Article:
R beam forming units corresponding to the R receive composite beams, each of said R beam forming units coupled to said T R-way splitters such that each of said R beam forming units is coupled to pixel signals corresponding to each of the T pixel signal interconnect ports, each of said R beam forming units comprising:
a T-to-N switch which selects N pixel signals from the N pixel beams corresponding to the respective receive composite beam;
N variable amplitude and phase devices coupled to said T-to-N switch which generate N tuned pixel signals by adjusting amplitude and phase of the N pixel signals corresponding to the respective receive composite beam; and
an N-to-1 combiner coupled to said N variable amplitude and phase devices which combines the N tuned pixel signals to form a composite signal corresponding to the respective receive composite beam.
7. The antenna system of claim 1, wherein said interconnecting beamforming network comprises a Butler matrix.
8. The antenna system of claim 1, wherein said front-end unit comprises Y antenna array elements corresponding to Y element signal interconnect ports of said interconnecting beamforming network, and said front-end unit further comprises Y RF-to-IF converters corresponding to said Y antenna array elements, said Y RF-to-IF converters interposed between respective ones of the Y element signal interconnect ports of said interconnecting beamforming network and respective ones of said Y antenna array elements.
9. The antenna system of claim 8, wherein said front-end unit further comprises:
a local oscillator distribution network for generating Y local oscillator signals corresponding to said Y antenna array elements;
Y local oscillator phasers corresponding to said Y antenna array elements and coupled to said local oscillator distribution network for outputting Y phase-adjusted local oscillator signals corresponding to said Y antenna elements; and
Y element signal mixers corresponding to said Y antenna array elements and coupled to said Y local oscillator phasers, the Y element signal interconnect ports of said interconnecting beamforming network, and said Y antenna array elements, each of said Y element signal mixers converting the corresponding RF element signal from the respective one of said Y antenna array elements and the corresponding phase-adjusted local oscillator signal to an IF element signal output to the corresponding element signal interconnect port of said interconnecting beamforming network.
10. The antenna system of claim 1, wherein the composite beam comprises a transmit composite beam, N pixel beams are used to form the transmit composite beam, and said back-end unit comprises a splitter interposed between said communication channel port and said amplitude and phase adjusting network, said splitter receiving a composite signal from said communication channel port and outputting N pixel component signals to said amplitude and phase adjusting network.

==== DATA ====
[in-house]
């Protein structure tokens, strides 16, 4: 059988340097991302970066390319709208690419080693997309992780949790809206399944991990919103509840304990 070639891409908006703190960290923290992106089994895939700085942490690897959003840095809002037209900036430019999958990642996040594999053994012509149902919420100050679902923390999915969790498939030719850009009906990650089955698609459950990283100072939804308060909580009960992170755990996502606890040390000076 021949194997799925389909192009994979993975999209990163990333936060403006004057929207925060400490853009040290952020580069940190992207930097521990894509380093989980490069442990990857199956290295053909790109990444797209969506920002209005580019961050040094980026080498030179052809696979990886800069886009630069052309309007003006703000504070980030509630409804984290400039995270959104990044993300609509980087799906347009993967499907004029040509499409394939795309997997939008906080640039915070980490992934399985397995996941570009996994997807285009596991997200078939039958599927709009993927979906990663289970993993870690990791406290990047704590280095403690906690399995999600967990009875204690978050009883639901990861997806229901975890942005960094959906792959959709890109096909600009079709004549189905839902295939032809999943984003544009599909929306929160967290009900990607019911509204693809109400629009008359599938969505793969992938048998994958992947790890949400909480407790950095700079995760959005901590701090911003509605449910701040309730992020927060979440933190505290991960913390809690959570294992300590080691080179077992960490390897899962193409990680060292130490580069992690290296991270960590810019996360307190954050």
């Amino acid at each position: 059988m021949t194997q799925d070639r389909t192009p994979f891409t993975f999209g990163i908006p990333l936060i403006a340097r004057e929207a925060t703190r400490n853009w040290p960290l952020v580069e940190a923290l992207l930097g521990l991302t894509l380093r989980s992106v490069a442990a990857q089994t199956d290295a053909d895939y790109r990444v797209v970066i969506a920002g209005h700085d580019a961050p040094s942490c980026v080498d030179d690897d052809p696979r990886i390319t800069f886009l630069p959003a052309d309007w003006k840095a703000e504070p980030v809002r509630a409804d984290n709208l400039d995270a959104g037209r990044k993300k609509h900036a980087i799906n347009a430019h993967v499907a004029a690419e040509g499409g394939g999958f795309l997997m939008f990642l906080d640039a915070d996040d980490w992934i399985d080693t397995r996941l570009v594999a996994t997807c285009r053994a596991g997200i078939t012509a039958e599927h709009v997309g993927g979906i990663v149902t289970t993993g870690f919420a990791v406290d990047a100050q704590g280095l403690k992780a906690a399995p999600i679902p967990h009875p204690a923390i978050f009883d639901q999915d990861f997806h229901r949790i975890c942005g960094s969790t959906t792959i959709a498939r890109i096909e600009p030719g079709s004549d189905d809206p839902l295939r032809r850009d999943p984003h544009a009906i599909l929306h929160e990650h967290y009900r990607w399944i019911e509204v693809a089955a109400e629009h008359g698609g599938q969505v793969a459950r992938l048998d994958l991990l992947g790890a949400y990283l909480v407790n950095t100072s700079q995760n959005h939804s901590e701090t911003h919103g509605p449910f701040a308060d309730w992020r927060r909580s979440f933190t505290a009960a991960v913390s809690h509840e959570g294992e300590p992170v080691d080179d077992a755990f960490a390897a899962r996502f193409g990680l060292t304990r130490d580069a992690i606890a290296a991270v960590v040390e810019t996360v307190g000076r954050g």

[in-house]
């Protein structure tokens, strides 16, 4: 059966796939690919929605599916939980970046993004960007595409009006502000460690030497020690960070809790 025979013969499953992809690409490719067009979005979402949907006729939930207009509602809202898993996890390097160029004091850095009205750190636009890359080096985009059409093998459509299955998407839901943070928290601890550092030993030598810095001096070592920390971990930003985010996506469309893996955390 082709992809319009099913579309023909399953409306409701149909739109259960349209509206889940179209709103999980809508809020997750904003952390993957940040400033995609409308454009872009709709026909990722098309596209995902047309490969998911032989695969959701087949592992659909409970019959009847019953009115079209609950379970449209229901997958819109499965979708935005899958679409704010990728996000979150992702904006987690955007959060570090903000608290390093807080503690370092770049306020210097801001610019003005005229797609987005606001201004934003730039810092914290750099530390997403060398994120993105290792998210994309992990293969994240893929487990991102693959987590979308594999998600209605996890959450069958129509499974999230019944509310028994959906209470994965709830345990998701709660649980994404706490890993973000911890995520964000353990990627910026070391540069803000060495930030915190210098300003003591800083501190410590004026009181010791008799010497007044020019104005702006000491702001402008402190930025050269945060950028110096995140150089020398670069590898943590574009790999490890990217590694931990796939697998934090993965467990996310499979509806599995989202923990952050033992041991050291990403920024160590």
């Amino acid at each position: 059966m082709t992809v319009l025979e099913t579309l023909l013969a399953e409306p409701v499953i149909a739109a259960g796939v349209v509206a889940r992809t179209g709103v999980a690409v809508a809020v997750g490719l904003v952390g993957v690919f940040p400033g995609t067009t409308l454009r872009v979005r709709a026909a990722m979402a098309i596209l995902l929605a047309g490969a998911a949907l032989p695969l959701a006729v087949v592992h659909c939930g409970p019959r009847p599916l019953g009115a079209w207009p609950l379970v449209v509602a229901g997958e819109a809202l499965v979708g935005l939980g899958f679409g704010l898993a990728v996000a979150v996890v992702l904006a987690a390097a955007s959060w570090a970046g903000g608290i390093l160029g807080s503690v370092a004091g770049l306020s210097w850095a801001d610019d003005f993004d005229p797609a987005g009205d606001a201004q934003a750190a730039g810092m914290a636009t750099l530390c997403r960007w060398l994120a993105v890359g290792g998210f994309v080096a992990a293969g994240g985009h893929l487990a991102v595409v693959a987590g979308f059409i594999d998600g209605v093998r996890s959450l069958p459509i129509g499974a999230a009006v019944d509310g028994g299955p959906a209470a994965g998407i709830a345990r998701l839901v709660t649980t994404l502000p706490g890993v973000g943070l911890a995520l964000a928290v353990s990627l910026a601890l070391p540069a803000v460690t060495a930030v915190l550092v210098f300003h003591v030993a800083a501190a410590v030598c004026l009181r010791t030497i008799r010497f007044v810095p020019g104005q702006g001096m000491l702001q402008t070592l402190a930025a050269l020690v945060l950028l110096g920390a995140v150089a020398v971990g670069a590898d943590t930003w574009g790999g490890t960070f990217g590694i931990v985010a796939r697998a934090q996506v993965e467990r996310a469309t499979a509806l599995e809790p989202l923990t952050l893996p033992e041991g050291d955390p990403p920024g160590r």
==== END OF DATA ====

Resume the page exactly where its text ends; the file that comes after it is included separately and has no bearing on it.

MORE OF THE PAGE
11. The system of claim 1, wherein the composite beam comprises a transmit composite beam, N of a total of T pixel beams are used to form the transmit composite beam, and said back-end unit comprises:
a 1-to-N splitter coupled to said communication channel port for outputting N pixel component signals from a composite signal received from said communication channel port;
N variable amplitude and phase devices coupled to said 1-to-N splitter which generate N tuned pixel component signals by adjusting amplitude and phase of the N pixel component signals; and
an N-to-T switching network coupled to said N variable amplitude and phase devices and said interconnecting beamforming network that routes the N tuned pixel component signals to N corresponding pixel signal interconnect ports of said interconnecting beamforming network.
12. The antenna system of claim 1, wherein the antenna system forms X transmit composite beams, N of a total of T pixel beams are used to form each of the X transmit composite beams, and said back-end unit comprises:
a switching network coupled to said interconnecting beamforming network, said switching network comprising T X-to-1 pixel signal forming combiners which provide each of T pixel signal interconnect ports of said interconnecting beamforming network with composite pixel signals; and
X beam forming units corresponding to the X transmit composite beams, each of said X beam forming units coupled to said switching network, each of said X beam forming units comprising:
a 1-to-N splitter for outputting N pixel component signals from a composite signal to be transmitted over the respective transmit composite beam;
N variable amplitude and phase devices coupled to said 1-to-N splitter which generate N tuned pixel component signals by adjusting the amplitude and phase of the N pixel component signals, each of the N tuned pixel component signals corresponding to one of the T pixel beams; and
an N-to-T switching network coupled to said N variable amplitude and phase devices and each of said T X-to-1 pixel signal forming combiners, said N-to-T switching network coupling the N tuned pixel component signals to the respective X-to-1 pixel signal forming combiners.
13. The antenna system of claim 12, wherein said interconnecting beamforming network comprises a Butler matrix.